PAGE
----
European privacy regulators are to look at whether some of the changes to user privacy made by Facebook may be illegal under EU law.
This move comes soon after a number of US senators complained to the Federal Trade Commission about the social networking giant's recent actions.
Facebook has been trying to manage the backlash it experienced when both users and the US government criticised Facebook's recent tweaks, saying that the changes threaten the privacy of users.
In a recent Q&A session with the New York Times, Elliot Schrage, vice president for public policy at Facebook, defended the company's stance on user privacy but admitted that its privacy settings were too complex and needed to be simplified.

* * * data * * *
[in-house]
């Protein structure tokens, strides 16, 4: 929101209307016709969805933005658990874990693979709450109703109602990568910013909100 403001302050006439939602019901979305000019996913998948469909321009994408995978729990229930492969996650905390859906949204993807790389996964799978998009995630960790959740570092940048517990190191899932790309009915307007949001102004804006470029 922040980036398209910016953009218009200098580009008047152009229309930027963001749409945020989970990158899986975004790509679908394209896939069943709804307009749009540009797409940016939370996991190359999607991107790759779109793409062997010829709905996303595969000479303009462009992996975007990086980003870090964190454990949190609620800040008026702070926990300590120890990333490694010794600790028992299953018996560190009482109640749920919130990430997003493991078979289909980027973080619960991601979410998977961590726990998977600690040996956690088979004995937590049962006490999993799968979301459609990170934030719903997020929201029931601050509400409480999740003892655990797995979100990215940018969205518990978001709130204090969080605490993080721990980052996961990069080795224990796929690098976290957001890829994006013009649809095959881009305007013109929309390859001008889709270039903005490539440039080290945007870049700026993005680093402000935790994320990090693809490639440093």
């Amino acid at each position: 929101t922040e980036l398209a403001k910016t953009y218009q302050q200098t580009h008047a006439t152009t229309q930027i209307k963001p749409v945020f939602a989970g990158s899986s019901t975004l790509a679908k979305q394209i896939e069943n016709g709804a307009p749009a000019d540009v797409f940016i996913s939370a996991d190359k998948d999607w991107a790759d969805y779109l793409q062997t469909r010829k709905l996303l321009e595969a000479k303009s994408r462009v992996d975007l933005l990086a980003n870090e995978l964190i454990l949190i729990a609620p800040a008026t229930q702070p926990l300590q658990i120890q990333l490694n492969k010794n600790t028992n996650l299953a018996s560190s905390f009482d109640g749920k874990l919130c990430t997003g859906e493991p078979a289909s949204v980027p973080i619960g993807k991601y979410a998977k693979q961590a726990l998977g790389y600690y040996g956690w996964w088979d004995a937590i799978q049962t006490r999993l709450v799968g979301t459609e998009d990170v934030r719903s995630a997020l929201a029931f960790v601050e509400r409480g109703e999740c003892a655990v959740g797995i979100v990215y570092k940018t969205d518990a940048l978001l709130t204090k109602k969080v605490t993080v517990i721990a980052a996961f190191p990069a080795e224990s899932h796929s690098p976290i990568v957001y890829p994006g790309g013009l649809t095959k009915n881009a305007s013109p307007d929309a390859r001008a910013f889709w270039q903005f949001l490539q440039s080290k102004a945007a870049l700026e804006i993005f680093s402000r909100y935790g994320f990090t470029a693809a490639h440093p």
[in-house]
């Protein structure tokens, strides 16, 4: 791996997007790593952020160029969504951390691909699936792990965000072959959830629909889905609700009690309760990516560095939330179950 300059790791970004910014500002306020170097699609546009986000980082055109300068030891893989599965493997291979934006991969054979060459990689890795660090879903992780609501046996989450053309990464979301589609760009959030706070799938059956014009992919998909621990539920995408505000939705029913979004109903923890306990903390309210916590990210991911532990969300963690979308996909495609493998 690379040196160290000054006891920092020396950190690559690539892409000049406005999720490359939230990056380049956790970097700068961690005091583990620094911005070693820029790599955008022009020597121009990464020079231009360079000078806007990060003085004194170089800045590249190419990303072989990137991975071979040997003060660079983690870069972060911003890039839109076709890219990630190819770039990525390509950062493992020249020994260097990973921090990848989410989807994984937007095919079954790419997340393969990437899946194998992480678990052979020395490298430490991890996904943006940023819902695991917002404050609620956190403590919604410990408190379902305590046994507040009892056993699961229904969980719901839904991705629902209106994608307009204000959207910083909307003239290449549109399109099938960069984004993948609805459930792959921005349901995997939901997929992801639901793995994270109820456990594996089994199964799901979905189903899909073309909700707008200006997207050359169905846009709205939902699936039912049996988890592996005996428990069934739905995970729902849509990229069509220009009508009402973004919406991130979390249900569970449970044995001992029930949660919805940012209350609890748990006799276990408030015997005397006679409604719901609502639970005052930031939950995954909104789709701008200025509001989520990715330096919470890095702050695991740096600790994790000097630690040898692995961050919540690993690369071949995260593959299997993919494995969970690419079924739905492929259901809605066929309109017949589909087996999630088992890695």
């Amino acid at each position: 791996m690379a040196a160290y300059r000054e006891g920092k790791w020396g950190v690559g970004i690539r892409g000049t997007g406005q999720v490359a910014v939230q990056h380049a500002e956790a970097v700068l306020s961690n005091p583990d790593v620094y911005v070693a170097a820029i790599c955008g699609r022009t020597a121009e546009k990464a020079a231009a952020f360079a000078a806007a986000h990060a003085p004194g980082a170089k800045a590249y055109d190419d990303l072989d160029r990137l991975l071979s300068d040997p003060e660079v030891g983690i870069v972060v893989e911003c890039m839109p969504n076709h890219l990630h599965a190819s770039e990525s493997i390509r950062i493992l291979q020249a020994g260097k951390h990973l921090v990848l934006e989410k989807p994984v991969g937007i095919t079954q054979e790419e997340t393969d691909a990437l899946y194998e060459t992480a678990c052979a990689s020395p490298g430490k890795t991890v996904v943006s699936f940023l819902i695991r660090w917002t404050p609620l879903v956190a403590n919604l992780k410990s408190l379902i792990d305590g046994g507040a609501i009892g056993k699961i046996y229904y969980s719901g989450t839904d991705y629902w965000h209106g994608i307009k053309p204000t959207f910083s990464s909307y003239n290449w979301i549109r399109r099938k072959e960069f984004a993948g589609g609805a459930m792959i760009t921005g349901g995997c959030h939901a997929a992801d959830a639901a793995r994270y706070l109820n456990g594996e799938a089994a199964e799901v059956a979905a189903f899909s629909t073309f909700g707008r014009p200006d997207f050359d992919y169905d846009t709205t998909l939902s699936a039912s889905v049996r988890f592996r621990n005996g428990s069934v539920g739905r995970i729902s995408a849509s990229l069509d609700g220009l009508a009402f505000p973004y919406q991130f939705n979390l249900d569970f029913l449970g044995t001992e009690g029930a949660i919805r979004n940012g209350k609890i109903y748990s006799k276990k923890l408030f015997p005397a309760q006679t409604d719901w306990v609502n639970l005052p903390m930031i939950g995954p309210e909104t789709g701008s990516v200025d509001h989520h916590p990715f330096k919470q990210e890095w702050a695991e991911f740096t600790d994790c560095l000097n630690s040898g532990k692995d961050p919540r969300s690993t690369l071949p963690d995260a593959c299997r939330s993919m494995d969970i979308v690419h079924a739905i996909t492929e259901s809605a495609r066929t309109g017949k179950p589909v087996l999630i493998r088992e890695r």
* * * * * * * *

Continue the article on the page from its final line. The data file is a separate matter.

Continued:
Under pressure from both the US government and European regulators, Facebook has called an emergency staff meeting in order to discuss company strategy in the face of the new crisis.
Allfacebook.com's Nick O'Neill reported: “While it’s unknown what Facebook will announce during the meeting, it’s pretty obvious that changes will need to be made if Facebook is going to regain users’ trust.”